When People Corp. started looking into reducing its claims numbers related to chronic disease, it decided to tackle what Judith Plotkin, vice-president of health and wellness solutions, called “the Four Horsemen of the Apocalypse:” diabetes, obesity, heart disease and high blood pressure.
The four conditions are comorbidities not only with each other but other afflictions such as arthritis, respiratory illnesses, chronic obstructive pulmonary disease and mental-health challenges. “When we looked at how to focus a program, in terms of chronic-disease coaching, we realized we have to look at all of these as they interrelate to one another,” Plotkin said during Benefits Canada’s 2021 Chronic Disease at Work conference in late February.
The group-benefits provider decided to first focus on diabetes, because it had claims data it could measure to determine the impact of its programs, Plotkin said. Within Canada, 11 per cent of Canadian adults over the age of 20 live with diabetes. Looking at People Corp.’s claims, plan members with type-2 diabetes who aren’t on insulin spent about $1,500 on average in 2019, typically on anti-diabetic medications or other tools. Plan members with advanced diabetes tended to spend around $3,000 that year. In comparison, a healthy plan member spent approximately $300 on claims in 2019.
While anti-diabetic medication Metformin was the most common drug claim for plan members with diabetes, she noted People Corp. was starting to see more-expensive drug and device trends for diabetes. “So back to our estimate of between $1,500 and $3,000, those numbers are actually going up in more recent data. We know that by case this is quite an expensive illness. . . . It’s quite costly in terms of the health cost and in terms of the workplace burden.”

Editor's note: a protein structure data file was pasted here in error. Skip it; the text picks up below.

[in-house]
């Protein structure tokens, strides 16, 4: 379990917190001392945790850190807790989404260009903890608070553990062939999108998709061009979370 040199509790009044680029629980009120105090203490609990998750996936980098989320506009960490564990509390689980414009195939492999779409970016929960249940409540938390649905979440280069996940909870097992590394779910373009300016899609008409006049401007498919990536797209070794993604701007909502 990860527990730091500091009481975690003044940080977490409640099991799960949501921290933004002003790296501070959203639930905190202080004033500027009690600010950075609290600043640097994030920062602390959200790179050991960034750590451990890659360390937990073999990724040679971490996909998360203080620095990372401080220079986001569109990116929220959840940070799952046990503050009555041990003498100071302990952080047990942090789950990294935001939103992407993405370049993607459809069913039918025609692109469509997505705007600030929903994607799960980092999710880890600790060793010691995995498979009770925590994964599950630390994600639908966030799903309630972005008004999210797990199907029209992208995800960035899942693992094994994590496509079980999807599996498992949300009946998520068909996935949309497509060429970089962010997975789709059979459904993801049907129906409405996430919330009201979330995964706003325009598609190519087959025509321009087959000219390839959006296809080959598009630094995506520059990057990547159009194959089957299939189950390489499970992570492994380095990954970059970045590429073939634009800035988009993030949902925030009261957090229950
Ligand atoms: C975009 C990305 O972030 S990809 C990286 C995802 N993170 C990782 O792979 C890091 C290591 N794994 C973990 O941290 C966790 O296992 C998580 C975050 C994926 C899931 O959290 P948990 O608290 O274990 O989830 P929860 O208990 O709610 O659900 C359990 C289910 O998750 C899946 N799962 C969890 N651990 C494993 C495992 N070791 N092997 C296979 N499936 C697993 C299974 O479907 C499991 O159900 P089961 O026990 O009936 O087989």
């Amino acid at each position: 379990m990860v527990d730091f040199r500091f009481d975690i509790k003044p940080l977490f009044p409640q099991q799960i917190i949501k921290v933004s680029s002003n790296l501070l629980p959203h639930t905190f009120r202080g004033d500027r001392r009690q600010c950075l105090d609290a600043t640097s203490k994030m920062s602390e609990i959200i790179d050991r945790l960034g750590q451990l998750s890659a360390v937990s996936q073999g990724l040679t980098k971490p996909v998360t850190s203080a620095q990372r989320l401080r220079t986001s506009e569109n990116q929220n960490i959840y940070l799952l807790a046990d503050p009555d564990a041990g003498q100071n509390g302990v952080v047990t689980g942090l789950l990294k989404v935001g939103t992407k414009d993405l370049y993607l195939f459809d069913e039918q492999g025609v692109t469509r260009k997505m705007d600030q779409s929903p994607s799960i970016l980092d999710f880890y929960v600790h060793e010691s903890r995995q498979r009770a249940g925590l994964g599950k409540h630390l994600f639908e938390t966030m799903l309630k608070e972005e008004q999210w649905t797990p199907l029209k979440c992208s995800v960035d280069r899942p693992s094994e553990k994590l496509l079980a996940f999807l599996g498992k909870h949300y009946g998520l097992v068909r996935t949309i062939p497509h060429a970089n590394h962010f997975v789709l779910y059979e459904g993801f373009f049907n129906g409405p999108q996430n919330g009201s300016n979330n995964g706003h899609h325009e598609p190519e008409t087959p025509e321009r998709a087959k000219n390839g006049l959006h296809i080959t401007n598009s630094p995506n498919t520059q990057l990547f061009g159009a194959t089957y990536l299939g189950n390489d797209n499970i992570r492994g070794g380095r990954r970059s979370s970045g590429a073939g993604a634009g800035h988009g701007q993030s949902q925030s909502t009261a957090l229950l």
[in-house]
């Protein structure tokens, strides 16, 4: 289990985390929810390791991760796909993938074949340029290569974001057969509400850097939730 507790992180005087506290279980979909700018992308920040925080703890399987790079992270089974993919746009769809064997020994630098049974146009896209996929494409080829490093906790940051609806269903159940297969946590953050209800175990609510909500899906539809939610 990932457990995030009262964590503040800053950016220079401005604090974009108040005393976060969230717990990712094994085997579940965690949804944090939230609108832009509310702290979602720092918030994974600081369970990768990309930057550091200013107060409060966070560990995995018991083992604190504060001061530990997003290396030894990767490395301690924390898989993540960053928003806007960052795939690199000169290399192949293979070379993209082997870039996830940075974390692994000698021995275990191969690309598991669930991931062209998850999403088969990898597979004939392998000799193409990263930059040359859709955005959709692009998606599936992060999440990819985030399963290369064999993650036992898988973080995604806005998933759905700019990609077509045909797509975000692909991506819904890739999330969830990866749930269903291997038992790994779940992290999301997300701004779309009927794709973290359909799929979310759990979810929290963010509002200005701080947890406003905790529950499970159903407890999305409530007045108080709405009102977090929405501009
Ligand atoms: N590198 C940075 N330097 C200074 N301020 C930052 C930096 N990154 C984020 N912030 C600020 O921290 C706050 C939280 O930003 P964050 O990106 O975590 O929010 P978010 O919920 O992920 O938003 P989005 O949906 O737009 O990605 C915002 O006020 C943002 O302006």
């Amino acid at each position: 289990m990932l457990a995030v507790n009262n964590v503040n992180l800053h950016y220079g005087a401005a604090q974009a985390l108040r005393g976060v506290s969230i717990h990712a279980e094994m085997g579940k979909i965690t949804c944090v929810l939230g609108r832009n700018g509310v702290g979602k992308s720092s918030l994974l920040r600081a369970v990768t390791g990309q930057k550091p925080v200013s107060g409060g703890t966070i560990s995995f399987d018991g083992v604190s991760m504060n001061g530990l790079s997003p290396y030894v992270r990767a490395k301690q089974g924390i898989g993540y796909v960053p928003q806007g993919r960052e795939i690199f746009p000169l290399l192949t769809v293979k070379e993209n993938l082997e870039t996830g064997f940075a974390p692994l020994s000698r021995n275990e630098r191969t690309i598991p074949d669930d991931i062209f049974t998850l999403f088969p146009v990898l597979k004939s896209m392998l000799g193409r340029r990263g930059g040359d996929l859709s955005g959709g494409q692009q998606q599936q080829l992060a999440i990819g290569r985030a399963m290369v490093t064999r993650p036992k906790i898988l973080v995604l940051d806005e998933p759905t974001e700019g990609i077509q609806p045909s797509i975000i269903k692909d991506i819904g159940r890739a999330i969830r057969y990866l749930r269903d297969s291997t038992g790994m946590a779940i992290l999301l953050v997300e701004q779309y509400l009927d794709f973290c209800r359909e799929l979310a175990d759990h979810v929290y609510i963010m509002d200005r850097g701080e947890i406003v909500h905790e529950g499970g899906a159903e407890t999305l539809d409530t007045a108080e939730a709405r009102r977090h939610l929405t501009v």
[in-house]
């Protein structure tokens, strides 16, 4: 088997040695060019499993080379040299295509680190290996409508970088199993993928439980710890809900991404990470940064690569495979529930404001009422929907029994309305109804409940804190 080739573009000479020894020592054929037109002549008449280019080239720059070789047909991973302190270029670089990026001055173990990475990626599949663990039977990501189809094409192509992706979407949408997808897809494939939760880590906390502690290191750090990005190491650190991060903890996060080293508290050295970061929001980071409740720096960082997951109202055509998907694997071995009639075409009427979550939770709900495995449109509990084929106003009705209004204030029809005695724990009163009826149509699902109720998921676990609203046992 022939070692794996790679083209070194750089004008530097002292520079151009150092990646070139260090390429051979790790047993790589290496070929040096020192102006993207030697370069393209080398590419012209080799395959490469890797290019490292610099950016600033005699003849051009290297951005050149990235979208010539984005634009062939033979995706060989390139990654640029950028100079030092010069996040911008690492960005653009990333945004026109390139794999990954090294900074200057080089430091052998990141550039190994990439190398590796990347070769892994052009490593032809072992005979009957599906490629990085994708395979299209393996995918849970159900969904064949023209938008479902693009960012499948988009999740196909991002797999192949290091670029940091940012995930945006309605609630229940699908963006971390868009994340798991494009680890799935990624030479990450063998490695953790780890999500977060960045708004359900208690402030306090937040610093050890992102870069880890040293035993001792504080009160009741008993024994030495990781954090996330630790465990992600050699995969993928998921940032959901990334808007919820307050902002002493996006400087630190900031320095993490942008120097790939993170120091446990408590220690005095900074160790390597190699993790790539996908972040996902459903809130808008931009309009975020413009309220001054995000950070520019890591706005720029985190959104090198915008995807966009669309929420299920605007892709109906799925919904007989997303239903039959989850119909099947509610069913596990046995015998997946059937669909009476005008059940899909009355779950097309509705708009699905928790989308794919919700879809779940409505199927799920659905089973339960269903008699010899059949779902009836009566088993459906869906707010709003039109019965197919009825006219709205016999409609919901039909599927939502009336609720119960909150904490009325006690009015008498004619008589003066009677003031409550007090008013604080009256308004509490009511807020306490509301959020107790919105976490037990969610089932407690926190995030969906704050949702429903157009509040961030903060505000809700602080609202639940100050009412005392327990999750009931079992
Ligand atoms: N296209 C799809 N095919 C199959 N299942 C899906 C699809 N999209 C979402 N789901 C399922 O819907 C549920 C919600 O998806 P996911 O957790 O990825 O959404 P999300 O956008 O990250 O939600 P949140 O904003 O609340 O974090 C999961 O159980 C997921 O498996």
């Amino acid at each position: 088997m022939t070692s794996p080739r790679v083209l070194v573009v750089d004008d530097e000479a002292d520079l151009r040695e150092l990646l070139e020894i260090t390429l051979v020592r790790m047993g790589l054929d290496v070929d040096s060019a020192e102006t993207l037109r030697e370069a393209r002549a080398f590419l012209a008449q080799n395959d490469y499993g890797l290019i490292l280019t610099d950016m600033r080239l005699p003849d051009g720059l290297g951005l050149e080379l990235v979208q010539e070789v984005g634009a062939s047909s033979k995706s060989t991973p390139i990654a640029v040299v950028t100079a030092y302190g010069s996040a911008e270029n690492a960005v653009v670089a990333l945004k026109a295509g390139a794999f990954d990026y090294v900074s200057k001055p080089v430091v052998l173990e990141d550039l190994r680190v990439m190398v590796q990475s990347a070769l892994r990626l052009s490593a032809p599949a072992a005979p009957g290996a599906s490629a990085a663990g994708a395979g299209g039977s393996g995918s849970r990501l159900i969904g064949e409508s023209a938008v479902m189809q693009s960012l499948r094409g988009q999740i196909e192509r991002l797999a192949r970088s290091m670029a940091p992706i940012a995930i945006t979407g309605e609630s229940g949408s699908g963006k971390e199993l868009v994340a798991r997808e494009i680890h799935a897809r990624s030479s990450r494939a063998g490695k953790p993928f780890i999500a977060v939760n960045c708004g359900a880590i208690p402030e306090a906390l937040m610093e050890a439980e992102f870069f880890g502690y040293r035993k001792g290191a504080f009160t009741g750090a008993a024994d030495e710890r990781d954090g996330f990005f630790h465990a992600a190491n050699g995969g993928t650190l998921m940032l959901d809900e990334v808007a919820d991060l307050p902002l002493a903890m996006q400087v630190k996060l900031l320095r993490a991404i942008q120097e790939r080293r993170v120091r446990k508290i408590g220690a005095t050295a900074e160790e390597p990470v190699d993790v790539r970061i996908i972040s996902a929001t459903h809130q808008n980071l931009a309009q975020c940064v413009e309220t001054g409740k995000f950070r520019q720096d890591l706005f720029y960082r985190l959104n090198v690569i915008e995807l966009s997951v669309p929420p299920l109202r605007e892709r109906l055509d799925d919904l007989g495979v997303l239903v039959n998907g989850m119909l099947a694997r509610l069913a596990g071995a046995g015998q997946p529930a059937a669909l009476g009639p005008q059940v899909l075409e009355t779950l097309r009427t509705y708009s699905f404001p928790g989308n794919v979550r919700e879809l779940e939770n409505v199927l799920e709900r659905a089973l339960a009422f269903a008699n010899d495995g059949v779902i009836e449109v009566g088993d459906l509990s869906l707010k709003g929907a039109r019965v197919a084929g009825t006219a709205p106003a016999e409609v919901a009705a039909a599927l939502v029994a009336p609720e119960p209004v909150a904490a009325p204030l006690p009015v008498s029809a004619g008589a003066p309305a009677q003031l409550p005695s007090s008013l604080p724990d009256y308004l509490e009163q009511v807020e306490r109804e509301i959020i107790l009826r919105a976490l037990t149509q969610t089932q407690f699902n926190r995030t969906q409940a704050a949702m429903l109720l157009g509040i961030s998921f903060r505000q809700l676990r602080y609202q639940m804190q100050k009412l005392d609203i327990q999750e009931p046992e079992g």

Expense is broader than just claims data, she said, as diabetes is often associated with comorbidities such as heart disease and potential amputations or blindness. As well, the disease has an income level and racialized component, often more prevalent in South Asian and Black communities and lower income groups. “It’s worthwhile to [point] that out when we’re looking at the cost and the cost in our communities.”
The company partnered with NDC-Nutrition at Work to on a nutrition- and health-coaching program for plan members. The platform includes an online assessment and has online tools such as a goals tracker, resource library, food and mood journals and live chats with a registered dietitian.
Plotkin said one of the first challenges the company needed to address was the potential stigma associated with using the service. To do that, People Corp. dug into its claims data to determine who was most likely to benefit from the program. The profile it developed was someone with type-2 diabetes, aged 45 or over and more likely to be male than female.
To encourage the uptake that could lead to behaviour change, People Corp. and NDC included a “robust” number of live sessions with diabetes educators in the program and the ability to have those chats by phone, rather than over video. “We realized that we’re trying to attract users who may not be the most tech savvy amongst a member population. . . . We looked at something that could be very engaging and something that could really speak to a wide variety of folks, [including] people who may have previously felt some stigma about reaching out.”
The program is meant to support plan members with lifestyle interventions, including nutrition counselling and encouraging physical activity and behaviour modification, all of which can decrease the risk of developing type-2 diabetes by up to 70 per cent.
Karine Levy, a registered dietician and clinical manager at NDC-Nutrition at Work, said nutrition coaching often results in increased consumption of fruit, vegetables and fibre and decreased intake of fat. The lifestyle interventions also improve blood pressure and cholesterol levels after about three months of work and decrease body weight by roughly three to six kilograms after at least a year.
The partners found that plan members who completed at least three or five of the coaching sessions reported having a better knowledge of healthy eating, felt more confident, experienced higher energy levels and saw improved weight management. “We’re seeing that this virtual coaching is helping members achieve positive eating behaviours and relationships with food and it’s also increasing adherence, which increases the quality of life,” Levy said.